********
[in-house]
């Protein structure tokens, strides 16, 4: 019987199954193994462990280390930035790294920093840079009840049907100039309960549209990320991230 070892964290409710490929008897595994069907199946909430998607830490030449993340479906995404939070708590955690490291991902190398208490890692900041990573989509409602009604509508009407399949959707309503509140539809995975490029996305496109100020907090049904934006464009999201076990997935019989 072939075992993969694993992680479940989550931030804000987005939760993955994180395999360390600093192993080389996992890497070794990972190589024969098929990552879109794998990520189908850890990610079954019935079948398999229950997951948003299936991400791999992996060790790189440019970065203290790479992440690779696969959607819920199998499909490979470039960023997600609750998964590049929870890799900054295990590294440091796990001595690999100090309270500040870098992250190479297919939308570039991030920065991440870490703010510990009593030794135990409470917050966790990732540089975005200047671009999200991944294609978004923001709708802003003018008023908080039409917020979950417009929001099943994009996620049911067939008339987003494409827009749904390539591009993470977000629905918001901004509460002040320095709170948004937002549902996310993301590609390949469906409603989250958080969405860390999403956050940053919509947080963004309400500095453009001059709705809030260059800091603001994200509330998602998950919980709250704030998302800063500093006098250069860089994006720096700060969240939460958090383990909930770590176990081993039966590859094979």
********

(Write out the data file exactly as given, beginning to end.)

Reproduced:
[in-house]
């Protein structure tokens, strides 16, 4: 019987199954193994462990280390930035790294920093840079009840049907100039309960549209990320991230 070892964290409710490929008897595994069907199946909430998607830490030449993340479906995404939070708590955690490291991902190398208490890692900041990573989509409602009604509508009407399949959707309503509140539809995975490029996305496109100020907090049904934006464009999201076990997935019989 072939075992993969694993992680479940989550931030804000987005939760993955994180395999360390600093192993080389996992890497070794990972190589024969098929990552879109794998990520189908850890990610079954019935079948398999229950997951948003299936991400791999992996060790790189440019970065203290790479992440690779696969959607819920199998499909490979470039960023997600609750998964590049929870890799900054295990590294440091796990001595690999100090309270500040870098992250190479297919939308570039991030920065991440870490703010510990009593030794135990409470917050966790990732540089975005200047671009999200991944294609978004923001709708802003003018008023908080039409917020979950417009929001099943994009996620049911067939008339987003494409827009749904390539591009993470977000629905918001901004509460002040320095709170948004937002549902996310993301590609390949469906409603989250958080969405860390999403956050940053919509947080963004309400500095453009001059709705809030260059800091603001994200509330998602998950919980709250704030998302800063500093006098250069860089994006720096700060969240939460958090383990909930770590176990081993039966590859094979």